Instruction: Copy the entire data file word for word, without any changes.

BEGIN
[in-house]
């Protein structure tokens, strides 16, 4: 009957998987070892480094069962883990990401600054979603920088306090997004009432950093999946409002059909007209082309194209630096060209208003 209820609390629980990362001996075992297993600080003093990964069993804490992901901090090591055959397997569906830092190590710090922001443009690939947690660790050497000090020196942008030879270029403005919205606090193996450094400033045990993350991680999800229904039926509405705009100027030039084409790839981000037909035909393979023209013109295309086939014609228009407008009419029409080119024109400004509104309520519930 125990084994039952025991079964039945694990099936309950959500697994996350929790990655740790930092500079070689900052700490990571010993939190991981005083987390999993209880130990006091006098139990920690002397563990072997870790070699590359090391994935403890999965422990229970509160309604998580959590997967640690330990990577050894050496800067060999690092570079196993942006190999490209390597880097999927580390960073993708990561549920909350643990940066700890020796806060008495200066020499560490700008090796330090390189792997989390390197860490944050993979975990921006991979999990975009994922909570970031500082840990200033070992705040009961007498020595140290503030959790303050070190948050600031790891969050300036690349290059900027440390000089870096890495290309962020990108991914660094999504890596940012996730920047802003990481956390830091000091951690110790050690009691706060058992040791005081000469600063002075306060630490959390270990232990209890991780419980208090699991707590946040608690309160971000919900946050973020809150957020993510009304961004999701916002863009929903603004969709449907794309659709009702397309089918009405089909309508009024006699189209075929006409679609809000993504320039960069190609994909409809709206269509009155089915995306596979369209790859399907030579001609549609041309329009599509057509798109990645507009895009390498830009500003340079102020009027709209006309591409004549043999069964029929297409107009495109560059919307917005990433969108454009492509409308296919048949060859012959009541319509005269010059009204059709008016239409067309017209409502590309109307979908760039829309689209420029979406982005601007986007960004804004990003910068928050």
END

[in-house]
């Protein structure tokens, strides 16, 4: 009957998987070892480094069962883990990401600054979603920088306090997004009432950093999946409002059909007209082309194209630096060209208003 209820609390629980990362001996075992297993600080003093990964069993804490992901901090090591055959397997569906830092190590710090922001443009690939947690660790050497000090020196942008030879270029403005919205606090193996450094400033045990993350991680999800229904039926509405705009100027030039084409790839981000037909035909393979023209013109295309086939014609228009407008009419029409080119024109400004509104309520519930 125990084994039952025991079964039945694990099936309950959500697994996350929790990655740790930092500079070689900052700490990571010993939190991981005083987390999993209880130990006091006098139990920690002397563990072997870790070699590359090391994935403890999965422990229970509160309604998580959590997967640690330990990577050894050496800067060999690092570079196993942006190999490209390597880097999927580390960073993708990561549920909350643990940066700890020796806060008495200066020499560490700008090796330090390189792997989390390197860490944050993979975990921006991979999990975009994922909570970031500082840990200033070992705040009961007498020595140290503030959790303050070190948050600031790891969050300036690349290059900027440390000089870096890495290309962020990108991914660094999504890596940012996730920047802003990481956390830091000091951690110790050690009691706060058992040791005081000469600063002075306060630490959390270990232990209890991780419980208090699991707590946040608690309160971000919900946050973020809150957020993510009304961004999701916002863009929903603004969709449907794309659709009702397309089918009405089909309508009024006699189209075929006409679609809000993504320039960069190609994909409809709206269509009155089915995306596979369209790859399907030579001609549609041309329009599509057509798109990645507009895009390498830009500003340079102020009027709209006309591409004549043999069964029929297409107009495109560059919307917005990433969108454009492509409308296919048949060859012959009541319509005269010059009204059709008016239409067309017209409502590309109307979908760039829309689209420029979406982005601007986007960004804004990003910068928050």